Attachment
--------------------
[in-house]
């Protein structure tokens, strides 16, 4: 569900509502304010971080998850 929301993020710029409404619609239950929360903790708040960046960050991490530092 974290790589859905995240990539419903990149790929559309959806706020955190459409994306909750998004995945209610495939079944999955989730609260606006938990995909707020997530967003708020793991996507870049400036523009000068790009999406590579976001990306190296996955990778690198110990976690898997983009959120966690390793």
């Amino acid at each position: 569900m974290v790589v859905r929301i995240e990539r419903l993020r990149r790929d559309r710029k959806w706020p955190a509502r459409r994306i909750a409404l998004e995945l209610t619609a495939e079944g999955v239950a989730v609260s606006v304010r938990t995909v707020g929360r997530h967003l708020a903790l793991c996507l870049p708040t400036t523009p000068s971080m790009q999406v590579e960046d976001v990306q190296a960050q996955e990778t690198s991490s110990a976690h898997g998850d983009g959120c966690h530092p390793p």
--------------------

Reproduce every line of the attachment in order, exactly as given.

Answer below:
[in-house]
């Protein structure tokens, strides 16, 4: 569900509502304010971080998850 929301993020710029409404619609239950929360903790708040960046960050991490530092 974290790589859905995240990539419903990149790929559309959806706020955190459409994306909750998004995945209610495939079944999955989730609260606006938990995909707020997530967003708020793991996507870049400036523009000068790009999406590579976001990306190296996955990778690198110990976690898997983009959120966690390793």
């Amino acid at each position: 569900m974290v790589v859905r929301i995240e990539r419903l993020r990149r790929d559309r710029k959806w706020p955190a509502r459409r994306i909750a409404l998004e995945l209610t619609a495939e079944g999955v239950a989730v609260s606006v304010r938990t995909v707020g929360r997530h967003l708020a903790l793991c996507l870049p708040t400036t523009p000068s971080m790009q999406v590579e960046d976001v990306q190296a960050q996955e990778t690198s991490s110990a976690h898997g998850d983009g959120c966690h530092p390793p």